I have an 11-year-old vegetarian, who loves tofu, dipping baguette into balsamic vinegar, and a few canned food products, such as coconut milk.
Oh, and put him off his food. Consider:
- On Monday, our local paper revealed that eating just one tablespoon a day of some brands of balsamic vinegar could raise a young child’s lead levels by more than 30 percent. Now my son worries that his fav appetizer, and its potential link to lead-induced lower IQ, will mess up his mind. (Find a list of vinegars with lower lead levels here.)
- In the news last week, a Consumer Reports investigation found canned foods, including soups, juice, and green beans, contain measurable levels of Bisphenol A (BPA), a toxic material linked to loads of horrible health abnormalities. My 5th grader has sworn off canned tomatoes and black beans. Help: Are there any BPA-free cans out there?
- At least tofu, and its main ingredient soy protein, wasn’t touted as a potentially dangerous food in the last 10 days, though it has been in the recent past, with reports of males developing breast tissue and other nightmarish stuff no pre-pubescent boy wants to think about.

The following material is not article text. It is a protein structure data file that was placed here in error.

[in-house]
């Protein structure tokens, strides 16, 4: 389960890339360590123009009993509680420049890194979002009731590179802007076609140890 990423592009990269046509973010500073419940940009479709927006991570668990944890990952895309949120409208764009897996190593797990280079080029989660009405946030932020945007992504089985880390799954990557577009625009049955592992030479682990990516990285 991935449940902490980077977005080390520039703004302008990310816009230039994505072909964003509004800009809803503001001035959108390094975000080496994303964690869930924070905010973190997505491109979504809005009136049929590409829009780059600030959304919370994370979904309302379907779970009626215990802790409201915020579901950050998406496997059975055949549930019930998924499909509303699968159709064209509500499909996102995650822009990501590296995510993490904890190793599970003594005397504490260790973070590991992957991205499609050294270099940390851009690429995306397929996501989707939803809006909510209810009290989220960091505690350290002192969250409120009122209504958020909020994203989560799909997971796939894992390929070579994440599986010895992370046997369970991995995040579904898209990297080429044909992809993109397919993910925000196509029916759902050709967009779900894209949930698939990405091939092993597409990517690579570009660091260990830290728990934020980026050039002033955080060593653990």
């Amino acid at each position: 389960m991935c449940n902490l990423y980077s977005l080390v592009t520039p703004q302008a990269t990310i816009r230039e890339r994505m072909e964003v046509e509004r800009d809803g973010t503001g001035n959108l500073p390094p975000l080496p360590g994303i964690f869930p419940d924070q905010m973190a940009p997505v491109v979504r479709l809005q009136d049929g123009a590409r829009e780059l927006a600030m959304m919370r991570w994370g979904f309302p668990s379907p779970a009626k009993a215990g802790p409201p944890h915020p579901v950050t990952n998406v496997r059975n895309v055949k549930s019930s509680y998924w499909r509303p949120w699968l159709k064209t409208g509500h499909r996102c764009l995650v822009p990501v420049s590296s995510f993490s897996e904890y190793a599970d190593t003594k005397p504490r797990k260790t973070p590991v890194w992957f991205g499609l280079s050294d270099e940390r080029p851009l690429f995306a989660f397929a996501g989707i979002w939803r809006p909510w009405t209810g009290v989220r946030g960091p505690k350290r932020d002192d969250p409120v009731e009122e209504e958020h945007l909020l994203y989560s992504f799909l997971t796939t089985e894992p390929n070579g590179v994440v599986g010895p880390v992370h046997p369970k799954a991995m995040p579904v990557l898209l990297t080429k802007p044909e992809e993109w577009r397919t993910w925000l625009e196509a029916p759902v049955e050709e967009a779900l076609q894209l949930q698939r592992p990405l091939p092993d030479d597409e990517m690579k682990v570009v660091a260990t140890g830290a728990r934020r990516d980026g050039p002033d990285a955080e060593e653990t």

Beyond buying fresh, organic, locally sourced fruit & veg, checking labels for icky additives and unknown, questionable ingredients, and minimizing the amount of refined sugar, simple carbohydrates, and saturated fats our kids consume what’s a parent to do?
I subscribe to nutritionist Marion Nestle‘s simple premise: Variety, balance, and moderation and Michael Pollan‘s poetic: Eat food. Mostly plants. Not too much. But I’m not sure such messages are much comfort to confused kids scanning the morning paper over a bowl of porridge.
What do you tell your children about the potential dangers of canned goods, seafood, tofu, balsamic vinegar, or any other foods that wind up in alarming headlines? And how do these stories influence your own choices at the grocery checkout? I’m all ears.